With respect to healthcare, the Conservatives have emphasized reducing wait-times and have promised to work with the provinces to develop a Patient Wait Times Guarantee to “ensure that all Canadians receive essential medical treatment within clinically acceptable waiting times”. At the same time, they have signaled that they would allow for a mix of public and private healthcare delivery. This, it seems, is the real issue. Highlighting the need to reduce “wait times” has become a rational for allowing private healthcare delivery.

A New Social Order

Governments over the last 15 to 20 years have already moved well along the path of downloading responsibility for “the social” away from the state and towards markets and families. The qualitatively new dimension that the Harper government brings, however, is a new prominence given to a social conservative ideology. The apparent erasure of “the social” in Conservative party documents is, of course, something of an illusion. It is not simply a vacuum that is being left in terms of the role of the state in encouraging a particular social framework, or in shaping social relations, and the way we interact with each other. Rather, there is a particular type of morality and social order that is being promoted; one that incorporates notions of the “right” type of family, a particular type of religious value, a law and order agenda and the removal of rights with respect to same-sex marriage and reproductive choice.

Some commentators have suggested that Harper is not himself a social conservative and that the party as a whole, in part through the need to appeal to a broader electorate, has become more moderate. While Harper’s political strategy may require proceeding cautiously with a social conservative agenda, the ties to and pressures from this contingent need to be taken seriously: there can be no doubt that the election of the Harper government is giving social conservative elements a presence that they haven’t had before. Harper’s roots in the Reform/Alliance Party, his time spent at the head of the National Citizen’s Coalition and his close relationship to Tom Flanagan are all reminders of Harper’s own personal history. His past pronouncements, similarly suggest, at the very least, a close engagement with social conservative elements of the party. In a telling article in 2003, for example, he argued that since the economic agenda is now taken care of, what really needs to be addressed is the “social agenda of the modern Left”, particularly the welfare state and the damage that is having on institutions such as the family.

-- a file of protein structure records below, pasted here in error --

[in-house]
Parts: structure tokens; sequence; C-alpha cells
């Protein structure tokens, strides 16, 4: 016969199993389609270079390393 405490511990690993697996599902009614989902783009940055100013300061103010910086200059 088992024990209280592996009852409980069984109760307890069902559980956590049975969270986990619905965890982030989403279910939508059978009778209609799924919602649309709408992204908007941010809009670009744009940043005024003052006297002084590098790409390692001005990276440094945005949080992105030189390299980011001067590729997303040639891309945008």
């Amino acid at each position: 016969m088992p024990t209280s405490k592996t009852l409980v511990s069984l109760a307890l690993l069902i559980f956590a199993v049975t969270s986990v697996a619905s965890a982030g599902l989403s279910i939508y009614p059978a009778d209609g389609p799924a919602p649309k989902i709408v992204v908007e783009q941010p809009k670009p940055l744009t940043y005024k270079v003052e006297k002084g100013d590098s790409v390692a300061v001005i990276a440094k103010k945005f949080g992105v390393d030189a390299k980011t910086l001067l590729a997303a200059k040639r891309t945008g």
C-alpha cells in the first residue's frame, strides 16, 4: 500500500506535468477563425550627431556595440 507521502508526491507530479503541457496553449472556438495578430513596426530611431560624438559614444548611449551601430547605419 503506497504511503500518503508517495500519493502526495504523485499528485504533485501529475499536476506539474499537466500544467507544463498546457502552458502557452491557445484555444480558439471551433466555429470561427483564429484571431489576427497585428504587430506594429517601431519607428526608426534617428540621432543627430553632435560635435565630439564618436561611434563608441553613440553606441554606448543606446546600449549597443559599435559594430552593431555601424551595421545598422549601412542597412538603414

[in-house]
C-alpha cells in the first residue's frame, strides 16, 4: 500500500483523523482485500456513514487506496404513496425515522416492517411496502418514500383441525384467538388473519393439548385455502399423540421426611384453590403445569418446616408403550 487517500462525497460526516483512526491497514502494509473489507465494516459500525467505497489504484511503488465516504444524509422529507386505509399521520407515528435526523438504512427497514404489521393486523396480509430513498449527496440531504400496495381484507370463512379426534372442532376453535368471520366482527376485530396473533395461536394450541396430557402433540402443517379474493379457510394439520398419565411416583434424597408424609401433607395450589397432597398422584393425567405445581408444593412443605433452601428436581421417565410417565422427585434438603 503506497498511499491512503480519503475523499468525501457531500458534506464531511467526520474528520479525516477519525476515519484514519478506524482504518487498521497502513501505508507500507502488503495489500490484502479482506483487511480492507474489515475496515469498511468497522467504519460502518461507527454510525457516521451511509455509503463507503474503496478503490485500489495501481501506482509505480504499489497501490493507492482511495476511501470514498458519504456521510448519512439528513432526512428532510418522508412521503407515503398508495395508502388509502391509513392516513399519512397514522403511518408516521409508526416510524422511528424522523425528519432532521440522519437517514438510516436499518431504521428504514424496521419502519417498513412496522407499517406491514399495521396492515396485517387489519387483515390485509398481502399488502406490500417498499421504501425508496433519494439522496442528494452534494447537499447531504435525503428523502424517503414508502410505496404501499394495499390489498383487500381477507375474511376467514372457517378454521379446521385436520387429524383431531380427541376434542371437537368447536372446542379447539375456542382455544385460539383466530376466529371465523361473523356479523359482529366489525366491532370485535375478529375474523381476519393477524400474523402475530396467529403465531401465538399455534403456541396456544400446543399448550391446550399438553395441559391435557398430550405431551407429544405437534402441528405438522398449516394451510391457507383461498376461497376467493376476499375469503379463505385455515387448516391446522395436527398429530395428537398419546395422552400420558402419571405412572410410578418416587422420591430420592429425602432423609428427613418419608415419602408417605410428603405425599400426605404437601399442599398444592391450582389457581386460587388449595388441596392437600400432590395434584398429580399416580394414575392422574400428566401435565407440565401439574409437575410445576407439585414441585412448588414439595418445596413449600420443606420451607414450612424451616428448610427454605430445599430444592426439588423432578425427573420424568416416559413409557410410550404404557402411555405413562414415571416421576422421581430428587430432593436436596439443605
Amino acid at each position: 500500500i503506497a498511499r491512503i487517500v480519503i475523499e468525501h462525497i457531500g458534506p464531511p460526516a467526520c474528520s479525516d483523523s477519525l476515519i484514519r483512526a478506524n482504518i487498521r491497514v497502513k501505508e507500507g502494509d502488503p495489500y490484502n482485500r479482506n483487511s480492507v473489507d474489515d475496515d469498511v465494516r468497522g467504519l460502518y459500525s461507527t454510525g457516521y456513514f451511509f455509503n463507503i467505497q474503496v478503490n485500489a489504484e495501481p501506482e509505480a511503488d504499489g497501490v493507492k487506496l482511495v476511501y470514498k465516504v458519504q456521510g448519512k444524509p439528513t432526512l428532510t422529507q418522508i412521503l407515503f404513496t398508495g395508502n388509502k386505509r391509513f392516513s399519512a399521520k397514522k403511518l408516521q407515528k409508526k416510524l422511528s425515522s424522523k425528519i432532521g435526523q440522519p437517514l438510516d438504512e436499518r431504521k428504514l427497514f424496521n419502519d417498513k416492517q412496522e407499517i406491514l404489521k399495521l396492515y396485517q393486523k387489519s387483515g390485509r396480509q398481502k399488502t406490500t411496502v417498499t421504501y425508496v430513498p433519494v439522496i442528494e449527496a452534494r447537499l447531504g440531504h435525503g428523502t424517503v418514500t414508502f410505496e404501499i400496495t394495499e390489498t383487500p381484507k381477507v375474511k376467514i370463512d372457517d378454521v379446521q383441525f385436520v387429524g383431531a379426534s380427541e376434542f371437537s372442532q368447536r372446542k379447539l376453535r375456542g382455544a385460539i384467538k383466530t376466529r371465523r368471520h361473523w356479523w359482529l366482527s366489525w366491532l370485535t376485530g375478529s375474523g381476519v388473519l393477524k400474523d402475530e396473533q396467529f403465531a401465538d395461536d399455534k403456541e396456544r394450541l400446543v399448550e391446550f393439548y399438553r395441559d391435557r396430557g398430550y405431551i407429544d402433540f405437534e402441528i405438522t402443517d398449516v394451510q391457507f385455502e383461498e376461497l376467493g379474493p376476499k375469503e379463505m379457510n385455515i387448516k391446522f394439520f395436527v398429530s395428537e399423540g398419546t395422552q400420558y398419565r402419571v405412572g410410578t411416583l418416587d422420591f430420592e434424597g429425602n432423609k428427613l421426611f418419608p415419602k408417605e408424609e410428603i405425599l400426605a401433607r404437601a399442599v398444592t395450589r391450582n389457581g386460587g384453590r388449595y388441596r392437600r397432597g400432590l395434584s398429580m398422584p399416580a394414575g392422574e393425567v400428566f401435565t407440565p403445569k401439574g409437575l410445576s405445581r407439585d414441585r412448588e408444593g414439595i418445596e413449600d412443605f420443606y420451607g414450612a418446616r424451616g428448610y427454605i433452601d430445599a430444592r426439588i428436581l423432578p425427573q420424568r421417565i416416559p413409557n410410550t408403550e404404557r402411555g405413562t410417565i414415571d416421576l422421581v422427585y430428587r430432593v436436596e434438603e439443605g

Beyond Harper’s personal views and history, pressure to move forward on a social conservative agenda also results from the alliances and forces that form key elements within the Conservative party as a whole. The increased presence of the religious right and its influence on and ties to various Conservative party members is of particular concern. While traditionally the religious right has had less of a presence in Canada then in the US, its influence here appears to be growing. A number of Conservative candidates were nominated with the help of Christian leaders and a growing number of evangelicals ran in the election. The organization Egale identified 34 first-time Conservative candidates as closely identified with the Christian right. Ten of these were elected. Some ten cabinet members have been identified as social conservatives, including Vic Toews (Attorney General and Minister of Justice), Stockwell Day (Public Safety) and Jim Flaherty (Finance). Other Conservatives with ties to the Christian right include David Sweet (former head of Promise Keepers Canada); and Maurice Vellacott, (with ties to Focus on the Family Canada). An increasing number of evangelical lobby groups, grassroots organizations and educational institutions have also established a presence in Ottawa. Many of these have links to groups in the US and have considerable influence with Conservative party members.

Implementing the Social Conservative Agenda